As for the director's intent and unifying theme, O Lucky Man! plays as an extended allegory criticizing the supposed merits of the capitalist system. It maintains that although adopting an air of confidence and proper mindset is often thought to be enough in and of itself to be the road to financial success, the reality is much grimmer. The process of attaining wealth is shown to be an inhuman, unpleasant, and cruel endeavor run by heartless tycoons. Though many at the top advance a self-serving myth, adopted by Travis at the outset, namely that financial success comes to all those inclined to hard work and the proper attitude, Travis learns instead the dismal reality: the system is unfair, hypocritical, and hopelessly corrupt, gobbling up and grinding people underfoot without remorse. Director Anderson's films each scathingly criticized different facets of his native Great Britain and this installment holds particular scorn for big business excess, government paranoia, and military-industrial turpitude. The cast is in fine form throughout and even the notoriously crabby, cynical director allows himself a moment of unrestrained euphoria at the film's conclusion. It would be another decade before the next Anderson film was released. Lamentably it would be the 1982 critical and commercial disaster Britannia Hospital, which was savaged by both the press and the public so severely that its director never really recovered from the shock. Anderson directed only one major studio picture after that public relations debacle, dying unexpectedly in 1994 at the home of one of his first patrons.

Don't Be Like John McCain

Get it. At the American Street.

Saturday Video

Alan Price was the original keyboardist for the early British Invasion group The Animals from its formation until he left it behind in 1965. Striking out on his own, he formed the Alan Price Set, who were moderately popular in the UK, though nowhere near as successful as his first group. Sadly, many of the band's albums are long out of print and have not yet been reissued on compact disc.

This song, "Poor People" comes from the 1973 Lindsay Anderson film O Lucky Man! to which Price contributed most of the soundtrack. The way the economy's going, we might all be poor people soon.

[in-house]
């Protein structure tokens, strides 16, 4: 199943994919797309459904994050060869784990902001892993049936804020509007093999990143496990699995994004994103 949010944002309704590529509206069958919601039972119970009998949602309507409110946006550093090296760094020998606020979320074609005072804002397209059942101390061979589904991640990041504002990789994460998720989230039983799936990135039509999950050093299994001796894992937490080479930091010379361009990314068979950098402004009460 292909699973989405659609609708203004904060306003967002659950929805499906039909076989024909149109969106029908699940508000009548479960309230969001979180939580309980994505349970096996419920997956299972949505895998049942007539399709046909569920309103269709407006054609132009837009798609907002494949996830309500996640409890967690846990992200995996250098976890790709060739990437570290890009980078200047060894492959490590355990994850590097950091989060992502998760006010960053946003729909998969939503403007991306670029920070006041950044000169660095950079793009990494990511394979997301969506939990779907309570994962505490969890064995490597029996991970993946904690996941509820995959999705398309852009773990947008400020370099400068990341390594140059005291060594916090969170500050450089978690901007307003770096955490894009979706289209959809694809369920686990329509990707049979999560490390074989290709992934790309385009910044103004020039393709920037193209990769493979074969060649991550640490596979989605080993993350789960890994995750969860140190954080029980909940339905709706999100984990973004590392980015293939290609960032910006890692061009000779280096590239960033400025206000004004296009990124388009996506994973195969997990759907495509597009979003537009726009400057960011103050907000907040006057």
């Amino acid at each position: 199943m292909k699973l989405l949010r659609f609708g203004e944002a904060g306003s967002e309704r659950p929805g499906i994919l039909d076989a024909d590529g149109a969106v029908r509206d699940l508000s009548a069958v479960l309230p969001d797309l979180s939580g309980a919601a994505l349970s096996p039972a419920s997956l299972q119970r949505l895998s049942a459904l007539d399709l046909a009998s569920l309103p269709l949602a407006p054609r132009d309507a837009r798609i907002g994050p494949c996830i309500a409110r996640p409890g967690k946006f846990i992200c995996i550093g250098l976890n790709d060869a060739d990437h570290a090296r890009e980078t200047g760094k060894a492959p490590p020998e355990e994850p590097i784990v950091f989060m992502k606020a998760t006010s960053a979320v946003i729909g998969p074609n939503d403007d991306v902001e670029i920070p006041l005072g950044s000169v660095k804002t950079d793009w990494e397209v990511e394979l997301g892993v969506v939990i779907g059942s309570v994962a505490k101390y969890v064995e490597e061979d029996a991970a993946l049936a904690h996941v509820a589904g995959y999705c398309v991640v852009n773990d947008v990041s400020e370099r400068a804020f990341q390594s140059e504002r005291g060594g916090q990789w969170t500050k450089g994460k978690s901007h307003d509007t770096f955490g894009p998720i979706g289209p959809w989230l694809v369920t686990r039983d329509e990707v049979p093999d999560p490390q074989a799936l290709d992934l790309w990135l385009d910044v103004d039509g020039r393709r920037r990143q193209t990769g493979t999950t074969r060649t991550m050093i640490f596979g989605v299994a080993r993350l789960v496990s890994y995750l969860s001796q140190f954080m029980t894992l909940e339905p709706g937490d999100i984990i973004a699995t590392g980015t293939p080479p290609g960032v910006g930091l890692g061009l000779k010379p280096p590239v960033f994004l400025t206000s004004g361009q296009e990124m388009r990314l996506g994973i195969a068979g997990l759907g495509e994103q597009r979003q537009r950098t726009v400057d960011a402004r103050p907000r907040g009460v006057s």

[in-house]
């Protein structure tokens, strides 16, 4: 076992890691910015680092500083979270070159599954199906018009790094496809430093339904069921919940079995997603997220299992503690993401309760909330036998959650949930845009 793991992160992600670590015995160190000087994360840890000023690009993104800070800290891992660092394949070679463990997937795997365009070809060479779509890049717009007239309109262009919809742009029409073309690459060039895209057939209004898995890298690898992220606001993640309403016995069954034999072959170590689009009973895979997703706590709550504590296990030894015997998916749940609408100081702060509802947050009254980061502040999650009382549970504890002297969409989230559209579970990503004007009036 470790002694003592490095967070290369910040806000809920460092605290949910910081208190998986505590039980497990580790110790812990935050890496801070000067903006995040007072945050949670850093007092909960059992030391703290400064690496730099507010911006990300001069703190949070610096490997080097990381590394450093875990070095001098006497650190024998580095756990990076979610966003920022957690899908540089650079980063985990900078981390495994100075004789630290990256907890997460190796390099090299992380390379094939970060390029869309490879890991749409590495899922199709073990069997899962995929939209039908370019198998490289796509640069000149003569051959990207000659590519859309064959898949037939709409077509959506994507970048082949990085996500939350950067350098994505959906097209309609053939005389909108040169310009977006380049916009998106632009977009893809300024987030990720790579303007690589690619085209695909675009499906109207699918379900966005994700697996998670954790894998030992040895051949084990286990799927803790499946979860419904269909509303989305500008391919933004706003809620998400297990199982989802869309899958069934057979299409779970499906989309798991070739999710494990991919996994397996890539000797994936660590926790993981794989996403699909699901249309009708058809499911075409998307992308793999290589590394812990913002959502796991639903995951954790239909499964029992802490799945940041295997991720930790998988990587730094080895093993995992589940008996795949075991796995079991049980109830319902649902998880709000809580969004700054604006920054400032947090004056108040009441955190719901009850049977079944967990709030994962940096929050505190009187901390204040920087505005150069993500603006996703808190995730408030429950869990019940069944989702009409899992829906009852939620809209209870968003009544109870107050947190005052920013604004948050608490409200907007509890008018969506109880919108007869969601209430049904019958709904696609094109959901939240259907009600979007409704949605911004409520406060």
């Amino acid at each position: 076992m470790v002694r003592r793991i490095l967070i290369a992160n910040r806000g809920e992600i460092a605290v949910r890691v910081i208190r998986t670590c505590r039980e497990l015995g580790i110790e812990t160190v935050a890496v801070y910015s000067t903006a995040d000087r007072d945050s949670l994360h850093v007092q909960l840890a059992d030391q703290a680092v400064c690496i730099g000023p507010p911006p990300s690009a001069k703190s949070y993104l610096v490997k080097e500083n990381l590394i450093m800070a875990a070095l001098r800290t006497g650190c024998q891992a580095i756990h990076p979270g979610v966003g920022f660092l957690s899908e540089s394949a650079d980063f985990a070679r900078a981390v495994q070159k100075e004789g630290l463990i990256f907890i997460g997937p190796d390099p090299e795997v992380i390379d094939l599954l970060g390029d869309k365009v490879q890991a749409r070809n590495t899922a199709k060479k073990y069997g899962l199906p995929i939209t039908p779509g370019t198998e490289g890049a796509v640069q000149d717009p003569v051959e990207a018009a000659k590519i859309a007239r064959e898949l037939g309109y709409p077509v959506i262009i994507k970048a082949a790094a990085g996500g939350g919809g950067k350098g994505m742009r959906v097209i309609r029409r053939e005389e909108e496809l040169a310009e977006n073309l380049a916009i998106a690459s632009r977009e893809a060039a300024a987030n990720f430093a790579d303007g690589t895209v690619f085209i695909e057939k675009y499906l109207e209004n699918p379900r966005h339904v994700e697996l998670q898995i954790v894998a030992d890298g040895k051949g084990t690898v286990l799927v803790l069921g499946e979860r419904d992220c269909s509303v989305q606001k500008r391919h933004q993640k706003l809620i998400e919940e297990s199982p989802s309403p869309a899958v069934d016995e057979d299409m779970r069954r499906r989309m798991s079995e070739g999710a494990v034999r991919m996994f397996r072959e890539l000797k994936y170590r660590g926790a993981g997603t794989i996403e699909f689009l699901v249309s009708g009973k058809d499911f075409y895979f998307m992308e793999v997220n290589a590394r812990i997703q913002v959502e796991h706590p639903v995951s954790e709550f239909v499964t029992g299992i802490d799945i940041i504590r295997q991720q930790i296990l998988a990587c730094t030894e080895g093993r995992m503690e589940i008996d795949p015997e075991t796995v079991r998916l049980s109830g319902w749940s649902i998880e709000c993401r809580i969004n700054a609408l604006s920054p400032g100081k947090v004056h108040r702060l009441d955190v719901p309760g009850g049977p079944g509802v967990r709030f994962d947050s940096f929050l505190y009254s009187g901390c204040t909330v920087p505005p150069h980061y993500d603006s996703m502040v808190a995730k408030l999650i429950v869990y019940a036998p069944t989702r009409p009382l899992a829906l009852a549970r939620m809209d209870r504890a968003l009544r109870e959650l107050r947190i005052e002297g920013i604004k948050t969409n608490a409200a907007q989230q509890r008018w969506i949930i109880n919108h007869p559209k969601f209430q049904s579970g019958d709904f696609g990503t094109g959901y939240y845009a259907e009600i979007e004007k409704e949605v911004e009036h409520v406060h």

Friday, October 03, 2008

Pretty Much

It's So Cold in Alaska

Stephanie says
      that she wants to know
Why she's given half her life
to people she hates now

Stephanie says
when answering the phone
What country shall I say is calling
from across the world?

But she's not afraid to die
the people all call her Alaska
Between worlds so the people ask her

'Cause it's all in her mind
it's all in her mind
They're asking is it good or bad?
       It's such an icy feeling

It's so cold in Alaska
it's so cold in Alaska
It's so cold in Alaska

Thursday, October 02, 2008

Proving What Is Old Is New

In reading You Can't Go Home Again by Thomas Wolfe, I thought this passage was particularly applicable to today. In this part of the book, Wolfe is talking about the kind of decadent corruption of American society immediately prior to the Great Crash of 1929.

The highest intelligences of the time---the very subtlest of the chosen few---were bored by many things. They tilled the waste land, and erosion had grown fashionable. They were bored with love, and they were bored with hate. They were bored with men that worked, and with men who loafed. They were bored with people who created something, and with people who created nothing. They were bored with marriage, and with single blessedness. They were bored with chastity, and they were bored with adultery. They were bored with going abroad, and they were bored with staying at home. They were bored with the great poets of the world, whose great poems they had never read. They were bored with hunger in the streets, with the men who were killed, with the children who starved, and with the injustice, cruelty, and oppression all around them; and they were bored with justice, freedom, and a man's right to live. They were bored with living, they were bored with dying, but---they were not bored that year [with the latest short-term sensation].

Help Me Find My Proper Place

Vice-Presidential Debates, Then and Now

Vice-Presidential Debates have been relatively sedate affairs, though there have been a few notable contests over the years. Here are the highlights.


Darth Cheney cravenly lying like usual.


As if it needed to be confirmed, here we see just how much of a geek Al Gore is. I remember watching this at the time and cringing.


Here is Dan Quayle in all his awkward glory.

And Admiral James Stockdale, whose senile performance was much lampooned in the media afterward.


This is the best known Vice Presidential Debate Moment. Sadly, it didn't redeem Michael Dukakis.


Geraldine Ferraro strikes a blow for second-wave feminists. But it was not enough to redeem Walter Mondale's floundering campaign.

Wednesday, October 01, 2008